It had been proposed to withdraw staff from Hirta, St Kilda
Plans to cut jobs at a missile range and its associated sites on the Western Isles have been abandoned, the Scottish Secretary Jim Murphy has said.
The range's command and control centre on South Uist was to close and rocket tests run remotely from South Wales.
Staff were also to be pulled out of the range's tracking station on Hirta, St Kilda, and West Camp on Benbecula was to be downgraded.
Mr Murphy's announcement was met by cheers from staff.
The sites are operated for the Ministry of Defence (MoD) by defence technology contractor QinetiQ.
It had been proposed to cut 125 jobs as part of a wider programme of defence savings aimed at reducing MoD costs by £40m.
Campaigners and politicians have welcomed the announcement.
Mr Murphy made the announcement to staff who had gathered at the South Uist site.
Defence Minister Quentin Davies, who previously met campaigners, was unable to make the announcement himself because of a long standing commitment to visit the US.
In a statement, he said he had been impressed by the arguments for saving the sites.
Later, Mr Murphy told BBC Scotland the facilities were of strategic importance to the UK.
He said: "We have decided after looking at the figures that the jobs will be saved.
"The firing range and control station will remain, these 125 jobs will stay, because ultimately while the MoD may have made some savings, the cost to the islands, the islands' families and the economy would have been too great."
He added: "It is here, it is here to stay."
The Hebrides Range Taskforce said range should now be expanded and made available for the testing of unmanned aerial vehicles - aircraft used to spy and attack targets.
Angus Campbell, leader of Western Isles council Comhairle nan Eilean Siar and taskforce chairman, said the announcement was good news for the islands.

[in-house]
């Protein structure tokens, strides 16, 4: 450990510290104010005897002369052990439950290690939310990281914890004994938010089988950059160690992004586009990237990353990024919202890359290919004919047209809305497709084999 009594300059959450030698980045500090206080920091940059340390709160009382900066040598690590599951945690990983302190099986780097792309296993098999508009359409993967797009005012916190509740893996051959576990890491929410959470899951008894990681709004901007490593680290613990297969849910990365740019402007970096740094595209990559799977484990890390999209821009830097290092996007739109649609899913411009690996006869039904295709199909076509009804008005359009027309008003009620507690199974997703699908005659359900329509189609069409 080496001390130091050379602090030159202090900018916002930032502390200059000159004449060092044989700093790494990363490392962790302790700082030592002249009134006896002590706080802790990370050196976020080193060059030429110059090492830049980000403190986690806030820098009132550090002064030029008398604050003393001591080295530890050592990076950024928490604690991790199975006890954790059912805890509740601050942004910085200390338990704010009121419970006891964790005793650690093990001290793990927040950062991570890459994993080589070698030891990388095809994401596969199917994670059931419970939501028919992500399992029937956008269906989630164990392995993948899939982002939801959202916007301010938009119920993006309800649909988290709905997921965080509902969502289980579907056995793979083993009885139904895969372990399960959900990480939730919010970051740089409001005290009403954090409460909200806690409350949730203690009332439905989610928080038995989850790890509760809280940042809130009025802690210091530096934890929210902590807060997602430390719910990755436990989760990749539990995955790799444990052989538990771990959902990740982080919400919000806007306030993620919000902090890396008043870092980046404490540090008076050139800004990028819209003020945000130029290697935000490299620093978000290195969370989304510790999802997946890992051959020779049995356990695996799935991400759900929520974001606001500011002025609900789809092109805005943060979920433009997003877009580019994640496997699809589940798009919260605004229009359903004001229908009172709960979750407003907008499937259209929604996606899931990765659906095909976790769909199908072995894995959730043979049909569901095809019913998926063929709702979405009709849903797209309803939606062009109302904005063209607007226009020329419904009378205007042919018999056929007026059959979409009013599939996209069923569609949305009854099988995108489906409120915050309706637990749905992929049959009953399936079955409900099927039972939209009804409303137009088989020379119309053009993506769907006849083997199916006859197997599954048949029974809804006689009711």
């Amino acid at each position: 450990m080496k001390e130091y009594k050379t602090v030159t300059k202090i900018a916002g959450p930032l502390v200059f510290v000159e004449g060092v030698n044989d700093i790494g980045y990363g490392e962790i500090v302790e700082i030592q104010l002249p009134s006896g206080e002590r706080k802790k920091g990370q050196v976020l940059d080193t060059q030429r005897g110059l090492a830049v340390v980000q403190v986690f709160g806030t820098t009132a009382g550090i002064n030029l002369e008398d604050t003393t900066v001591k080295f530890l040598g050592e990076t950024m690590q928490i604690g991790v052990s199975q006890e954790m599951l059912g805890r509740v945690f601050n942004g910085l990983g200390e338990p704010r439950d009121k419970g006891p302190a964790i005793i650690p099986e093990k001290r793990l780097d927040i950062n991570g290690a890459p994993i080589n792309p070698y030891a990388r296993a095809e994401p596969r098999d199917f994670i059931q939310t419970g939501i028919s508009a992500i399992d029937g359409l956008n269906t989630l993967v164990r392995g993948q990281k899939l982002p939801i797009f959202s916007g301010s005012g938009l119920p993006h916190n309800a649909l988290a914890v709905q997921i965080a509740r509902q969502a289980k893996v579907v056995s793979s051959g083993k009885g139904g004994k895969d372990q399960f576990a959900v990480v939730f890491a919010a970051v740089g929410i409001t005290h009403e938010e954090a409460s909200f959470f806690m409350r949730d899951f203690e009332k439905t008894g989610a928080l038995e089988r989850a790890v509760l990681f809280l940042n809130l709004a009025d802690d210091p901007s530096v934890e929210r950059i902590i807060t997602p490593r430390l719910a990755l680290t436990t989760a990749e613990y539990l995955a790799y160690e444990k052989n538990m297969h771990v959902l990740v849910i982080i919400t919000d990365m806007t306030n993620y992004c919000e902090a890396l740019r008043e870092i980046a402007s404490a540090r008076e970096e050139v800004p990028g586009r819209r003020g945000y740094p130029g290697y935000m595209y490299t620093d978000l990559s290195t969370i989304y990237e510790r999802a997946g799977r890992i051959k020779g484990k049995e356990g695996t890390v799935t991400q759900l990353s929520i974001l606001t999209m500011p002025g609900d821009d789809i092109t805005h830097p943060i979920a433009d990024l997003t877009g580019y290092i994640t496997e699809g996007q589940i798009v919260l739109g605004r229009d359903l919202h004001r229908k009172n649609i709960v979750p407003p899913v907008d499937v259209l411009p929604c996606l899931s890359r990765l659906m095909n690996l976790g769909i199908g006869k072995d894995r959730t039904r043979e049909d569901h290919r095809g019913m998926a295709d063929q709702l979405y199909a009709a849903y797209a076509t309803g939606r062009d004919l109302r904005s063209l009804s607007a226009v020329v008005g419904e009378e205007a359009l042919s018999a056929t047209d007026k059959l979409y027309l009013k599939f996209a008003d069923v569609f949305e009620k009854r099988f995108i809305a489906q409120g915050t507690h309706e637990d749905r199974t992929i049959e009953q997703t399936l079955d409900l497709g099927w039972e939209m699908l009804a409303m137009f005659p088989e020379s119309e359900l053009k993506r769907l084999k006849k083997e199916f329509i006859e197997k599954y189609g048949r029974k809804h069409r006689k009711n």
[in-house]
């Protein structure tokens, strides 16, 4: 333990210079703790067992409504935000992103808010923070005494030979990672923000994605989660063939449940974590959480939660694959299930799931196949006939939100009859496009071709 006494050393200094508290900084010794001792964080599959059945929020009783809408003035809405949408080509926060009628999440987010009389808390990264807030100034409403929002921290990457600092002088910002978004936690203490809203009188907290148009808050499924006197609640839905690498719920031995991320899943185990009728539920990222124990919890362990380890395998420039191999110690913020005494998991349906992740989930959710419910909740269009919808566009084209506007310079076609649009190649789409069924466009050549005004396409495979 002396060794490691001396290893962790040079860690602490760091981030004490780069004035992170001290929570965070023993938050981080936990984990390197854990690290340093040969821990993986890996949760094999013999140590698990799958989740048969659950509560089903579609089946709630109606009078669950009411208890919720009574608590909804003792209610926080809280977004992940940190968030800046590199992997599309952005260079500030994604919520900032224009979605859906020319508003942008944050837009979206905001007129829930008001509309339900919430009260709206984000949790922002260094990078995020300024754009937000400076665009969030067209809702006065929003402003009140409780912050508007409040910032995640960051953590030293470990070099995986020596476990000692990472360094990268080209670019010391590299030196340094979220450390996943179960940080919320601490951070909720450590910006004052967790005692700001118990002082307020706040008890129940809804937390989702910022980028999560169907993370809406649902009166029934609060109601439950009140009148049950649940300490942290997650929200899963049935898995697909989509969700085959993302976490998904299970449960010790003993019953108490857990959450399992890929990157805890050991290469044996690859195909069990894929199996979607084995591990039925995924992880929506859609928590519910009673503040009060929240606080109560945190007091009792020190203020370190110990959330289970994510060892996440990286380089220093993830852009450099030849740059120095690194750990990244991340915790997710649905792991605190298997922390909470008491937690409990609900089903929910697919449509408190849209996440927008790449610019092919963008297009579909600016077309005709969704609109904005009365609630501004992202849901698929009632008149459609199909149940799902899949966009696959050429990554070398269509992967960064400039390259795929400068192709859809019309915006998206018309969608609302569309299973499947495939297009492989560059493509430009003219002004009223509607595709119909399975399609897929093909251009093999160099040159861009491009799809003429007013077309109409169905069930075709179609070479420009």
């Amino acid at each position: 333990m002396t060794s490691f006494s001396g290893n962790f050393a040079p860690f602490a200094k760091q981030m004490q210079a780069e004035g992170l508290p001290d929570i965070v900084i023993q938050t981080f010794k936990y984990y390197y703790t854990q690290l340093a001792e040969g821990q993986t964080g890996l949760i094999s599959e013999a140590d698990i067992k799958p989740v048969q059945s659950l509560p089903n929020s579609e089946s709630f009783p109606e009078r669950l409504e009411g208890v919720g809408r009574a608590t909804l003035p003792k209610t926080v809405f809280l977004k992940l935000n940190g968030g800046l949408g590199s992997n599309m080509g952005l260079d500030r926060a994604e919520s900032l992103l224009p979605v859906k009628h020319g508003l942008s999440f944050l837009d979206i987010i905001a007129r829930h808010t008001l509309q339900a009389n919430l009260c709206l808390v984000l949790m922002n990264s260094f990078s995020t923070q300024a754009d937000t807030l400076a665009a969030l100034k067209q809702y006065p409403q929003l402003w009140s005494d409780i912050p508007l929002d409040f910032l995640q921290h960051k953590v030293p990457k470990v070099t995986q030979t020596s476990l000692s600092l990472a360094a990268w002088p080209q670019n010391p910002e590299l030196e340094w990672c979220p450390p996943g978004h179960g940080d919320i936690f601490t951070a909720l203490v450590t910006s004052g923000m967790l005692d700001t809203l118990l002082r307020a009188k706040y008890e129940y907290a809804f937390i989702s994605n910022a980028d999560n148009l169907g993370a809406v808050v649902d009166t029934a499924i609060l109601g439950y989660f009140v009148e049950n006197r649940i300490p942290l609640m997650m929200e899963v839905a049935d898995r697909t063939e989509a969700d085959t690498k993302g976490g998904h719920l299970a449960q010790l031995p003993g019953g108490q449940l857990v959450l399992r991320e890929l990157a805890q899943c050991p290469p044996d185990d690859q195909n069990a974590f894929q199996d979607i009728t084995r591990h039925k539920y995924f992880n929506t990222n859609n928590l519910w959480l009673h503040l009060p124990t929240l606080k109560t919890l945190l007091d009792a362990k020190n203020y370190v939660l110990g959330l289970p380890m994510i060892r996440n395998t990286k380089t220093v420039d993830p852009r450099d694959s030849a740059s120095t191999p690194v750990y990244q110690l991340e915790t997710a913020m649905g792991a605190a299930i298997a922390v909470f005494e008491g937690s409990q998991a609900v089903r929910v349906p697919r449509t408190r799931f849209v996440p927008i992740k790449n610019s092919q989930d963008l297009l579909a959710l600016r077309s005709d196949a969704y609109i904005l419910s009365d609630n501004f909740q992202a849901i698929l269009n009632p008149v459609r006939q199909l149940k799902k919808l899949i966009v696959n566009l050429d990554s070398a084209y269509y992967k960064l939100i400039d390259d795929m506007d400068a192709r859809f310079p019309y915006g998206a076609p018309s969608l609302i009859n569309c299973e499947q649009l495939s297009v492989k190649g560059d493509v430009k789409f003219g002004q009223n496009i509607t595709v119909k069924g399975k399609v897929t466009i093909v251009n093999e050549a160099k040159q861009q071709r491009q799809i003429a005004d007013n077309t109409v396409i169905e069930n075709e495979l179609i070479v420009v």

He said: "The taskforce believes the proposals were ill thought out.
"They would have irreparably damaged the UK's defence capability and the economy of a fragile community as well as putting St Kilda, the UK's only Dual World Heritage site, at risk."
National Trust for Scotland, which owns St Kilda, previously expressed concerns that the withdrawal of test range staff from Hirta would seriously harm its ability to manage the remote island archipelago.
A trust spokeswoman said: "We're delighted that the proposal to de-staff St Kilda has been abandoned, along with the plans to reduce staff on Benbecula and the Uists.
"This means that the trust's activities on the island will remain unaffected. St Kilda is still a challenging site to manage due to its remote location, but this is very good news for us indeed."
Highlands and Islands Enterprise (HIE), a member of the taskforce, also welcomed the move not to change the running of missile tests.
Chairman William Roe said: "This decision is testimony to the speed and determination shown by the community and its public agencies in putting together a number of compelling arguments which challenged the narrow perspective offered on current and future use of the range."
The islands' SNP MP Angus MacNeil and MSP Dr Alasdair Allan hailed the decision.
Dr Allan said: "This climb down is a huge relief for the workers and their families, and a tremendous victory for the community campaign to save these jobs."
The taskforce's efforts were applauded by Labour Highlands and Islands MSP Peter Peacock.
He said: "The local task force and community are to be congratulated on their fantastic campaign and Jim Murphy and his Westminster colleagues deserve the utmost credit for doing a great job for the islands."